The Morcerf ball is held on a hot July night, and many gather to celebrate, though they complain of the heat. Danglars learns from the Count, when he makes his much-anticipated arrival, that some of his German debtors have lost their fortunes too, meaning increasing losses for Danglars. But Danglars warns the Count not to speak of his fortune in front of Andrea Cavalcanti, whom Danglars hopes to marry to Eugenie.
It is revealed that the Count has continued to erode the Baron’s fortunes through further manipulation of the foreign stock markets. Incredibly, the Count’s machinations only make the Baron more willing to marry his daughter to Andrea, because the Baron believes that Andrea is worth a good deal of money and comes from a noble family.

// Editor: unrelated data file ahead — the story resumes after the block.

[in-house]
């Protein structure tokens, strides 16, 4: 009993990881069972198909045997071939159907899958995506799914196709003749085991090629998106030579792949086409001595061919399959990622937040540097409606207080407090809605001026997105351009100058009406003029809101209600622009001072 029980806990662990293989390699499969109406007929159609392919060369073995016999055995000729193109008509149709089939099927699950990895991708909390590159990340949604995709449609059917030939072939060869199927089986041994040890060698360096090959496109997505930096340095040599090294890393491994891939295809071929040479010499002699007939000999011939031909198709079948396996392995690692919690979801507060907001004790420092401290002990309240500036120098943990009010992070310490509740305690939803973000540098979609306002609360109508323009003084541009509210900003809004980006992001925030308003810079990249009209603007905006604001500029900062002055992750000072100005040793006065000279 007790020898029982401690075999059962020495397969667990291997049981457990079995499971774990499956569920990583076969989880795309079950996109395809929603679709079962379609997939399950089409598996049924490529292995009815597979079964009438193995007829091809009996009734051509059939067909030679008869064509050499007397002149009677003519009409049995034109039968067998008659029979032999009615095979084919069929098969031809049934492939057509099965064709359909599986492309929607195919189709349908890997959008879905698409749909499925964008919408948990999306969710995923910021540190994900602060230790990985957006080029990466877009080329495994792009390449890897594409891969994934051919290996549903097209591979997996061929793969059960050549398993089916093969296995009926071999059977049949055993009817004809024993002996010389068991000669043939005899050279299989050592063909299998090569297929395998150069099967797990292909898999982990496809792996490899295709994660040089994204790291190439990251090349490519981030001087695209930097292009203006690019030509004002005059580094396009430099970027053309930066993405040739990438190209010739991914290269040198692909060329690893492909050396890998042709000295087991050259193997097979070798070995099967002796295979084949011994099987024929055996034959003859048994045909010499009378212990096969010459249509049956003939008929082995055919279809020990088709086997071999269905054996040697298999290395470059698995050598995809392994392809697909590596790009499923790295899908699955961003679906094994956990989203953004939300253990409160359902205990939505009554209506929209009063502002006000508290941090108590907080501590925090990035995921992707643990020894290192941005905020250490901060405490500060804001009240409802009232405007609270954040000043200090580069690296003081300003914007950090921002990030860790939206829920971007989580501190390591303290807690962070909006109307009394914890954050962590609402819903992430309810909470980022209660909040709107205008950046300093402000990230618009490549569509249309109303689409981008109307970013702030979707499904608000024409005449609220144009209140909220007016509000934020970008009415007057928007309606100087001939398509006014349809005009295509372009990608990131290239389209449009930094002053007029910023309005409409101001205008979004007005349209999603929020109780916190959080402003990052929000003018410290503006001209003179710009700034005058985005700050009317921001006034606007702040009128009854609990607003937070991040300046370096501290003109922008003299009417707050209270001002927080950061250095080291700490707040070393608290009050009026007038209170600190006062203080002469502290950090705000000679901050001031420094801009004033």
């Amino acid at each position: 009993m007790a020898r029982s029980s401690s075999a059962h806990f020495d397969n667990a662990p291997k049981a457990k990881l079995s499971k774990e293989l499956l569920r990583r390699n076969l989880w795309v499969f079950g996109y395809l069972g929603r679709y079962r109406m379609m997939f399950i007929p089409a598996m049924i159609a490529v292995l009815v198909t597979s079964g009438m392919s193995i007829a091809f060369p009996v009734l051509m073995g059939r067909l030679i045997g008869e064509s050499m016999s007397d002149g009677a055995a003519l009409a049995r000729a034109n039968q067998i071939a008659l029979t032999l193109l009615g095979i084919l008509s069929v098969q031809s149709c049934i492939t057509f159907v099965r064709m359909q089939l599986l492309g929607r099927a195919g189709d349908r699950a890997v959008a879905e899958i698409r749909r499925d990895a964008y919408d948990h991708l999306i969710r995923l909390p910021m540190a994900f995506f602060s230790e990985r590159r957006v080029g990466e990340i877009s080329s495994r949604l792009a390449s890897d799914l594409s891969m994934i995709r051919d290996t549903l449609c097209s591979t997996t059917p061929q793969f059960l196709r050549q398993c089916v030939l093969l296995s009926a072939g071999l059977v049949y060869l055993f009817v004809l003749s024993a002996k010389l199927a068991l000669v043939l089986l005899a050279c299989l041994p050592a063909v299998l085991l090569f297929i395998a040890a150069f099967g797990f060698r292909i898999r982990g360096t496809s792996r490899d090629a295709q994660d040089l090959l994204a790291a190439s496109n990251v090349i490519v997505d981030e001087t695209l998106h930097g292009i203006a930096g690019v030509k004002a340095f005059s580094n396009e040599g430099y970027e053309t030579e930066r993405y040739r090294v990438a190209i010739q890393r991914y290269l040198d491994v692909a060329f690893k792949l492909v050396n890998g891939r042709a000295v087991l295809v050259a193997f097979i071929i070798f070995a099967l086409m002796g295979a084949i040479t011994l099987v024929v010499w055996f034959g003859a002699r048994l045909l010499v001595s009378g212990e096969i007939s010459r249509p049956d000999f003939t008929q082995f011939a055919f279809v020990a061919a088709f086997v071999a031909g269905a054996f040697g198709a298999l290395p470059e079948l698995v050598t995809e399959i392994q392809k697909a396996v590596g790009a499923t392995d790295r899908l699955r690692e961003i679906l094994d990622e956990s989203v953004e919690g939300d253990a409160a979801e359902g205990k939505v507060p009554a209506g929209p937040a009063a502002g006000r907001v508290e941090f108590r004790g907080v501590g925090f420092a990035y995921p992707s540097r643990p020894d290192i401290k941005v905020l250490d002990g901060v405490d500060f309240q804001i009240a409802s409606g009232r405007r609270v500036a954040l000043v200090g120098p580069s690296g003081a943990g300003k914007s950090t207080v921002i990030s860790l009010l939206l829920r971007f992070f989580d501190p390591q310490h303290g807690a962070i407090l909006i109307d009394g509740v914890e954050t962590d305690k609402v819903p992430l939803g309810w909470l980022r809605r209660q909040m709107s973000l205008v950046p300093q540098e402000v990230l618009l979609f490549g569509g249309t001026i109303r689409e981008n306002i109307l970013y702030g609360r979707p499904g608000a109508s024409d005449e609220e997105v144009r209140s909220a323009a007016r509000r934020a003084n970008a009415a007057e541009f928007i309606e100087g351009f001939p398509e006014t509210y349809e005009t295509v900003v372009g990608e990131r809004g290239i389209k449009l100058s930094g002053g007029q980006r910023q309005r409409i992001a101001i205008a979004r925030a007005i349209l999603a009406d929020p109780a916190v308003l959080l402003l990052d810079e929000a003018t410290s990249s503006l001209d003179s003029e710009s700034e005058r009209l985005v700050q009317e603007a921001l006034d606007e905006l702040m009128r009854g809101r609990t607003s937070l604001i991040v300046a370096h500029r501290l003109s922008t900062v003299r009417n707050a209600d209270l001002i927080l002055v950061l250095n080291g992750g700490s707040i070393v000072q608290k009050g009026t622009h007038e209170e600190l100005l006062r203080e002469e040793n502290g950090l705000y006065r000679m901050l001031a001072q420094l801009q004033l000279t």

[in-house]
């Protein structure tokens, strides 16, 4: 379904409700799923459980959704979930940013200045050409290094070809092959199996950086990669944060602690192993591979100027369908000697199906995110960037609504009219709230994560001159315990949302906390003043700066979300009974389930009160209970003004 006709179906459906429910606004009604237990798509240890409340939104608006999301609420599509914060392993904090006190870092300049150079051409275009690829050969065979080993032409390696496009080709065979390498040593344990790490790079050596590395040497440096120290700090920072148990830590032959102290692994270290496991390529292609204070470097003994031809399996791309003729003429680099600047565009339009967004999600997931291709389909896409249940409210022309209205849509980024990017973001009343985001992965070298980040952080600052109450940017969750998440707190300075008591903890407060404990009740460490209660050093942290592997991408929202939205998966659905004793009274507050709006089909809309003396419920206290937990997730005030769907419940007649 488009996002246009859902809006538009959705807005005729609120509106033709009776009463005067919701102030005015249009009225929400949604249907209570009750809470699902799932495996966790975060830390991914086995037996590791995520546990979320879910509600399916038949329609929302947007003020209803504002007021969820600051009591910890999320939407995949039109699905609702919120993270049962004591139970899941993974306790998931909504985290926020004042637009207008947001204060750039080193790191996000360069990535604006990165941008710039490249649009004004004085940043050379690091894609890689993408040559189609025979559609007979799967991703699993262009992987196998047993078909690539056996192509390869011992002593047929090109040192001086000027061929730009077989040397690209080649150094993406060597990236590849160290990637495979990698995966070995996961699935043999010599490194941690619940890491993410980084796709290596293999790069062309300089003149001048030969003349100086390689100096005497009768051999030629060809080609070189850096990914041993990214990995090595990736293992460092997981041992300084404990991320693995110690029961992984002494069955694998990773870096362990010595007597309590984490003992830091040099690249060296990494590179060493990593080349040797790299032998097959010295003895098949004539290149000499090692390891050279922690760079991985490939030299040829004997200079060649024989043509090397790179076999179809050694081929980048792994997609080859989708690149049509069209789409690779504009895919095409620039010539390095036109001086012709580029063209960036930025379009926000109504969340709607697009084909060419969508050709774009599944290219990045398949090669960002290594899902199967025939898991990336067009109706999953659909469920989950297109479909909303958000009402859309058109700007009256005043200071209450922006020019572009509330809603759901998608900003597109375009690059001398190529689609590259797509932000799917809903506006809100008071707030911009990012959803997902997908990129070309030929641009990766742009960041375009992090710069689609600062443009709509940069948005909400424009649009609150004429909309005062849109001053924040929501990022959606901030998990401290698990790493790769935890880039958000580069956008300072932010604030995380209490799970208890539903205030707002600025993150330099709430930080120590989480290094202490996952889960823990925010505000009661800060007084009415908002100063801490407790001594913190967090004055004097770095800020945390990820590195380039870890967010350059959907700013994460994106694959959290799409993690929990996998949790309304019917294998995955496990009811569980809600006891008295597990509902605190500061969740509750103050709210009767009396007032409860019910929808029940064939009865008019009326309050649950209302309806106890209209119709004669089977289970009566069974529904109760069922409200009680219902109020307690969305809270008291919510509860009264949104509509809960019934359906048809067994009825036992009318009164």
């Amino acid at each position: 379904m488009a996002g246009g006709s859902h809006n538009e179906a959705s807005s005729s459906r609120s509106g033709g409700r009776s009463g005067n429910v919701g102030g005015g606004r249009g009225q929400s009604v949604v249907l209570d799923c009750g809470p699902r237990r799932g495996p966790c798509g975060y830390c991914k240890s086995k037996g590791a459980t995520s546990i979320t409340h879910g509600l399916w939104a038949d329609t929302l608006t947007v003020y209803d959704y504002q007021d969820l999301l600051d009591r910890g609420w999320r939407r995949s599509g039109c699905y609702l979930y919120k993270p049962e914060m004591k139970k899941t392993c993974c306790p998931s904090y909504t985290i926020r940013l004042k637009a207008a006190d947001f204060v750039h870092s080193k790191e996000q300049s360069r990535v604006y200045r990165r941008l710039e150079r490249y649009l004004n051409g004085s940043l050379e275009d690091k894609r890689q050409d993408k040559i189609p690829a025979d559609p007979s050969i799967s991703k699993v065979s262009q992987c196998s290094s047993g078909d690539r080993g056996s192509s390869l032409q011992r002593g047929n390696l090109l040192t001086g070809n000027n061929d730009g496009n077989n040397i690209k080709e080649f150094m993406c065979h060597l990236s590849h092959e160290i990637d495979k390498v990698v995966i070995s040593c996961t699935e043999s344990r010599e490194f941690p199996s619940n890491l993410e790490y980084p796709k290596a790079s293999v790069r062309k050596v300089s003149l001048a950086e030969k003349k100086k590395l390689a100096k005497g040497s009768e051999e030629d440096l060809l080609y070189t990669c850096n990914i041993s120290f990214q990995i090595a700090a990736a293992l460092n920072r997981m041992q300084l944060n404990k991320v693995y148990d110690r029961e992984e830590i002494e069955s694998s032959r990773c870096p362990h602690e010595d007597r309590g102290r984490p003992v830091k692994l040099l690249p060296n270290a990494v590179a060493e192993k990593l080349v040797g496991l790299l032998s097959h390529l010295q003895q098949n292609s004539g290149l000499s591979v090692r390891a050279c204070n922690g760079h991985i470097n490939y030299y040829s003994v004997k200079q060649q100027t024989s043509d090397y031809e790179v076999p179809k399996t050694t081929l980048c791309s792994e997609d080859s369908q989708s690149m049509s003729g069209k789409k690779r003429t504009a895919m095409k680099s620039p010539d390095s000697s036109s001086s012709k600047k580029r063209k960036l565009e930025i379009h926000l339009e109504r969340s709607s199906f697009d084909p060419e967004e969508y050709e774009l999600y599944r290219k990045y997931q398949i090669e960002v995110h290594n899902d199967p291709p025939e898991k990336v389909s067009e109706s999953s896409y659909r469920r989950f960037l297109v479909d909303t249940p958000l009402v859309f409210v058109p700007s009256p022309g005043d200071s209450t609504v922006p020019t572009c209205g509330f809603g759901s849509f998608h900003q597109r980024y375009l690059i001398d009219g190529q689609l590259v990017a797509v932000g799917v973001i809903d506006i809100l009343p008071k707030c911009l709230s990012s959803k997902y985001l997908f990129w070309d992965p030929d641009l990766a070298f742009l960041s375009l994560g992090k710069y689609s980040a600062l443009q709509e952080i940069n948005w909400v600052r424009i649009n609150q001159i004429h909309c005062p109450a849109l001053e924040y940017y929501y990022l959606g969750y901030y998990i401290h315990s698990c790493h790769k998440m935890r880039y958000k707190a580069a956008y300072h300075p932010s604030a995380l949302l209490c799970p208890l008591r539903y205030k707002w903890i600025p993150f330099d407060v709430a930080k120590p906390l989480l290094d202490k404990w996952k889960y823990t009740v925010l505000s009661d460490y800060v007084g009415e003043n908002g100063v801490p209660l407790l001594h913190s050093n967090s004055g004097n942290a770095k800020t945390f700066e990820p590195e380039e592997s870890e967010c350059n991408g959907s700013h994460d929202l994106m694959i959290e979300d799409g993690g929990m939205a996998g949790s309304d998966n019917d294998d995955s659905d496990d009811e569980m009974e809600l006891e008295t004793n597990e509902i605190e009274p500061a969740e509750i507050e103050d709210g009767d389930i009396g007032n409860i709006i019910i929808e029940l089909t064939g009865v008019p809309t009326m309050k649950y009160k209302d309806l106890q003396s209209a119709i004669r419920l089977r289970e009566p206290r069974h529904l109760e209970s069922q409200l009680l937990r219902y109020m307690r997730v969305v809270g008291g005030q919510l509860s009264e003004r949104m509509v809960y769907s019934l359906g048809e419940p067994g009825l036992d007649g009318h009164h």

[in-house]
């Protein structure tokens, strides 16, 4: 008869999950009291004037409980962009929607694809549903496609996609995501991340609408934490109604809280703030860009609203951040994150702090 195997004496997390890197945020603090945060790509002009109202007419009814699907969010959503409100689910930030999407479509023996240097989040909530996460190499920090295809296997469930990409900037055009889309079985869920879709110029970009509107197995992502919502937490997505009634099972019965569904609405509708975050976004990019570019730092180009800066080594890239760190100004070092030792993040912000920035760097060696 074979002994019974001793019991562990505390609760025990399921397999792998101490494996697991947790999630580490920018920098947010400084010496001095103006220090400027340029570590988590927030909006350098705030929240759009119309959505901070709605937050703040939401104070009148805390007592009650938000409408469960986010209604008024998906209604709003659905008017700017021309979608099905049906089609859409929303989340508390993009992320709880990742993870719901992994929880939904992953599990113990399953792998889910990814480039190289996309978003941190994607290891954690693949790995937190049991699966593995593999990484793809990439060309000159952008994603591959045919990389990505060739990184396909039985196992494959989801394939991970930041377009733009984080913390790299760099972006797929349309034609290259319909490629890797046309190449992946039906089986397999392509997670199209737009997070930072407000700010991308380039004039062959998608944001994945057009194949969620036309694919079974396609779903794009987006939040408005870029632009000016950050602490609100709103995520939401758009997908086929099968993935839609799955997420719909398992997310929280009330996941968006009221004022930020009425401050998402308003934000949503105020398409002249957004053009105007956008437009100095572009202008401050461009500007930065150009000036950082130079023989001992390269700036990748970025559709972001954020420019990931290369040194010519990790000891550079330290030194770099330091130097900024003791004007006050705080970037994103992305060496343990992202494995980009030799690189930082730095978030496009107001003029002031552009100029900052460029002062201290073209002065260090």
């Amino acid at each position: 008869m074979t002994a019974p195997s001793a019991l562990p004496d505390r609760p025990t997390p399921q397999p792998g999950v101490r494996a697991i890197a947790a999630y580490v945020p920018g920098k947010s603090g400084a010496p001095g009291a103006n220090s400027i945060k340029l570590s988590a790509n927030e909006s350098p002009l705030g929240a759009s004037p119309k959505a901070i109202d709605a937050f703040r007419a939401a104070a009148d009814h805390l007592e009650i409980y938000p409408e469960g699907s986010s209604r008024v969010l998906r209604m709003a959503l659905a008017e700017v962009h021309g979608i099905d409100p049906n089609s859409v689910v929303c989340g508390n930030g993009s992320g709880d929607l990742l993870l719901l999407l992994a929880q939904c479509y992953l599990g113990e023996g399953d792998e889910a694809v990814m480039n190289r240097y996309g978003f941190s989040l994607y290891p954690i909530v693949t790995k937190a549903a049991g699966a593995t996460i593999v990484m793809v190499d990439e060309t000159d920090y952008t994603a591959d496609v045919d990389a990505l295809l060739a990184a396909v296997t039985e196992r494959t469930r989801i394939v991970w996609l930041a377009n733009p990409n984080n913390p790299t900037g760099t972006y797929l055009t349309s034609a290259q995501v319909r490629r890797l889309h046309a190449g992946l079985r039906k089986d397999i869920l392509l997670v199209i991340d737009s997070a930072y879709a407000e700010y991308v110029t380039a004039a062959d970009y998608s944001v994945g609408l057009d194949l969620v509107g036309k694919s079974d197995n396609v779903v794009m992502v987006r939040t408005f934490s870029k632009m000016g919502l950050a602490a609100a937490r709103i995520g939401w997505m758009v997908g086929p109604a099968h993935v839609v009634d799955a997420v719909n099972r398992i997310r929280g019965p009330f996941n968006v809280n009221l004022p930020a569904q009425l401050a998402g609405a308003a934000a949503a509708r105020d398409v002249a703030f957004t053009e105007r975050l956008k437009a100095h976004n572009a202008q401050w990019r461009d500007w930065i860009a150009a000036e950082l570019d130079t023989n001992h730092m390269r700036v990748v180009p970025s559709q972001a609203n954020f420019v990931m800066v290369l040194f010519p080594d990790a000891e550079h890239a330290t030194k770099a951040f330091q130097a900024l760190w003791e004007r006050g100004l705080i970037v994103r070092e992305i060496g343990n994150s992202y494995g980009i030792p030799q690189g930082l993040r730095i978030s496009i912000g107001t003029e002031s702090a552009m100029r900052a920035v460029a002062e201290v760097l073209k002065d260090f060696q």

The Count finally makes his way to Mercedes, who greats him kindly if formally. The Count offers to open the windows and doors and walk out together into the garden, to which Mercedes agrees. Previously, Mercedes had noted to her son that the Count has never eaten or drunk anything in anyone’s presence in Paris, and she wonders aloud if there is some reason for this mystery. She vows to test it.
Once again, it’s made clear that the Count never eats or drinks when he is before Mercedes. This mystery is now freshly in the reader’s mind, as Mercedes prepares to have a conversation with the Count, but it is unclear why the Count would insist on so strange a scruple as this.